Topic: Media Research Center
The Media Research Center hates polls when they don't conform to its ideology. In November, for example, Seton Motley offered this theory of polling:
The media, as One, spend days or weeks bashing someone or something they do not like. They then conduct a poll to prove to you that they were right all along. In a campaign season, their one-sided coverage is calculated, then executed to produce a result. It’s not about reporting the events, it’s about changing the prevailing view.
And the polls -- such as the ones by the media, which are not independent surveys like those undertaken by the likes of Rasmussen or Gallup -- aren’t intended as much to gauge the public view of a candidate or events as they are to reinforce that which they have “reported”, or provide the media guidance on how effective their spinning of the news has been.
So, when the MRC praises a poll's results, beware.
Which brings us to a Jan. 21 NewsBusters post and CyberAlert item in which Brent Baker proudly proclaims that "For the sixth time in a year, a national survey has found many more Americans see a media bias to the left than to the right."
Unmentioned by Baker: Groups like his employer have spent millions of dollars over the years to promote and promulgate that very viewpoint, which is then echoed by right-wing radio hosts and TV talking heads who repeat it. It can easily be argued that polls that come to this conclusion, rather than presenting an accurate picture of the media and the public's view of it, reflect, in Motley's words, "one-sided coverage" that is "calculated, then executed to produce a result." Polling that finds the public concurring with the idea of a liberal media bias, thus, gives the MRC "guidance on how effective their spinning of the news has been."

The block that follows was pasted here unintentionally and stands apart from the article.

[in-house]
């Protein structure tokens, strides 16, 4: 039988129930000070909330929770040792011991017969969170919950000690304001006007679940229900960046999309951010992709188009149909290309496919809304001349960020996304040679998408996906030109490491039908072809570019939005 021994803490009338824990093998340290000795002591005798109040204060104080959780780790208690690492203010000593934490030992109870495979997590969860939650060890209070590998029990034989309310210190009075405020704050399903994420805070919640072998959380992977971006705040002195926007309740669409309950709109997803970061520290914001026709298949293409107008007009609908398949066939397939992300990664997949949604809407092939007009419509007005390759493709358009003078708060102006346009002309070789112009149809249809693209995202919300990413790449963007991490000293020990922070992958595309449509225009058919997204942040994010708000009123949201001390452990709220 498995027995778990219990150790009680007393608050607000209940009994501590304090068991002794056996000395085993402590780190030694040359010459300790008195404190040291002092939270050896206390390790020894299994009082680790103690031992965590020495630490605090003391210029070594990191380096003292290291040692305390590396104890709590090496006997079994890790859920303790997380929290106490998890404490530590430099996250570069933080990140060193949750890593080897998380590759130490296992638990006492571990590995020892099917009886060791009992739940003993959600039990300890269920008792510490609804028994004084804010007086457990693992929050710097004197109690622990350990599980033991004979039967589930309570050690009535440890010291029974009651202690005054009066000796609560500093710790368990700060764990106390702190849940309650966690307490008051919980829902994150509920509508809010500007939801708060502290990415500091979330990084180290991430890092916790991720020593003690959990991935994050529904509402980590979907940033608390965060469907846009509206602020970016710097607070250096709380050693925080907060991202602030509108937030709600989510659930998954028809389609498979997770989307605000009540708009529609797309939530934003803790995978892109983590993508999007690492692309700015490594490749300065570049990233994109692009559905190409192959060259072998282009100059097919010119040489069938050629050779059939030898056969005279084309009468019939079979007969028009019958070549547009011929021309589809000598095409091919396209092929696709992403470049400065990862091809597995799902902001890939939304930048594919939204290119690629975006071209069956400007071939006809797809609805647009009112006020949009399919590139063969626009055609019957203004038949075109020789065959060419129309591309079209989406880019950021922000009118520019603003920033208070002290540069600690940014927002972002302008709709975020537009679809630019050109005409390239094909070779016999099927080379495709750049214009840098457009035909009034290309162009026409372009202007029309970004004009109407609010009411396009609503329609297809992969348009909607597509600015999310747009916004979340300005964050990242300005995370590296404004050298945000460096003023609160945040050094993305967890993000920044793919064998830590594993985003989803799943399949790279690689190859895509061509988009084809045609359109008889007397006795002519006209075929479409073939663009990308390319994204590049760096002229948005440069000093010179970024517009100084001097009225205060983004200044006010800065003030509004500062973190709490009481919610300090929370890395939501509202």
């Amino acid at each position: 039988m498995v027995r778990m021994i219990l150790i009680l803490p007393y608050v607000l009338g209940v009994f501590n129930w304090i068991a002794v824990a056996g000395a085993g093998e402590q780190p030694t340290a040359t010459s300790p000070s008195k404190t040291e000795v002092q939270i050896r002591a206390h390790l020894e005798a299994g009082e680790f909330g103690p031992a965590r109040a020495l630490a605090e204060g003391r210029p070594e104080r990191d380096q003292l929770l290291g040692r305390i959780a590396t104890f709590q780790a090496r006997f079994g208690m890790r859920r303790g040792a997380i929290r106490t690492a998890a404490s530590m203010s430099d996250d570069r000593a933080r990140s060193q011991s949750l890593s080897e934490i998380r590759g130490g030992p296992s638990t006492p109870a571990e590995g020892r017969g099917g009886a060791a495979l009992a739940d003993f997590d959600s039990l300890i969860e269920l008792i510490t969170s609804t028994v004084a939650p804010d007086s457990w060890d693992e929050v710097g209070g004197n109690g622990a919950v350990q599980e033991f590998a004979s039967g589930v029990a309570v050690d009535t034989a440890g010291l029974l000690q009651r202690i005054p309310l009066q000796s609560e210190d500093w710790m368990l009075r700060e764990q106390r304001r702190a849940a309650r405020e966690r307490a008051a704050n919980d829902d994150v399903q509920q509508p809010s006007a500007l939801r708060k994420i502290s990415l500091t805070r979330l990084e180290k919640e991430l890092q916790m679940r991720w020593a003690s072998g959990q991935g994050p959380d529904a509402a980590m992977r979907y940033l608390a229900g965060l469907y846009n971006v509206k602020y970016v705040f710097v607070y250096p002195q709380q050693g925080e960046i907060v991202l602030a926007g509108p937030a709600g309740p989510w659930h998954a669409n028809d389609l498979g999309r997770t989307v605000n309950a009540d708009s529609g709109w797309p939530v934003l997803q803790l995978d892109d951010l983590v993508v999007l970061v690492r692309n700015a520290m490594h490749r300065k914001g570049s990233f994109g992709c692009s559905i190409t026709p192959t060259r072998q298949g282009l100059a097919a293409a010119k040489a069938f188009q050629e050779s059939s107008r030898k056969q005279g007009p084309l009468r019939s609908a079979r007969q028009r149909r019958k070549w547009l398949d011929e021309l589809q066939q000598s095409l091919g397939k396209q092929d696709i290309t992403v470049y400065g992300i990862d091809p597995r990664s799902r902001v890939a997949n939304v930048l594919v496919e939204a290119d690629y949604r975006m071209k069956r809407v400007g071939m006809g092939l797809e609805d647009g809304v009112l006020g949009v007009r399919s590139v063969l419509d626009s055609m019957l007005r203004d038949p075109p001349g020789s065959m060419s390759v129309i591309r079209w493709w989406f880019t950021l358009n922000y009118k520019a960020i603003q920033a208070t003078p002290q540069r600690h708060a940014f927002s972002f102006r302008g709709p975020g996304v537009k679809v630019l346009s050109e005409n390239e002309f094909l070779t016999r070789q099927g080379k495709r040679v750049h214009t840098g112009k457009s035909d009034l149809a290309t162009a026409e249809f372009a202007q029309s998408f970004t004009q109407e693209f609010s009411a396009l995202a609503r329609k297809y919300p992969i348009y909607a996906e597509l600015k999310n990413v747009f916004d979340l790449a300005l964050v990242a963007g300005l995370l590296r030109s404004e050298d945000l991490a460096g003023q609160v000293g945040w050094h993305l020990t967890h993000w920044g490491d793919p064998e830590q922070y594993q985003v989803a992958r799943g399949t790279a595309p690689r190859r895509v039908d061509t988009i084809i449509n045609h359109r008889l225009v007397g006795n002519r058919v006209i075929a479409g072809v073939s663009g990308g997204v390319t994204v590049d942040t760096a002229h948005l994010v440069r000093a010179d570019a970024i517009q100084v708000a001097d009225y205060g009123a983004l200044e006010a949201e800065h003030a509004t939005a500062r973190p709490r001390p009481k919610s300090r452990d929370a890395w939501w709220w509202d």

This is a flaw we pointed out last year when Accuracy in Media -- another group that has spent millions of dollars promoting the idea of liberal media bias -- promoted a poll declaring that because there must be liberal media bias because conservatives perceive a liberal bias and liberals don't.
In other words, the MRC has paid good money over the years to get this polling result. Why wouldn't Baker be proud to promote it?
UPDATE: A Jan. 21 CNSNews.com article by Fred Lucas on the poll likewise ignores the role conservative propaganda has played in the liberal-media meme, but his article raises a point Baker didn't: He quotes Kelly McBride of the Poynter Institute noting that "she thought the questions [in the poll] were weighted toward Fox News Channel by using the phrase 'fair and balanced,' the network's marketing logo, in the question. She also thinks Fox News, which respondents in the poll believed leaned to the right, approaches news coverage with a larger political agenda than most other news organizations." McBride added:
"The poll implies the old theory that journalists are biased liberally and that there is a gap between professional journalists and mainstream Americans," McBride said. "Bias seeps into news reports not so much out of an ideological conspiracy as much as other factors. If a newsroom is too thin, and there is no one to screen for bias, of course bias will go through."
Lucas also quotes Jerry Lindsley, director of the Sacred Heart Polling Institute, which conducted the poll, spouting a conservative talking point, which casts more doubt on the poll's veracity: "The news media presents the facts, but they don't present all the facts, such as the lower death toll, the hospitals being built, the soccer clubs and the women in the streets."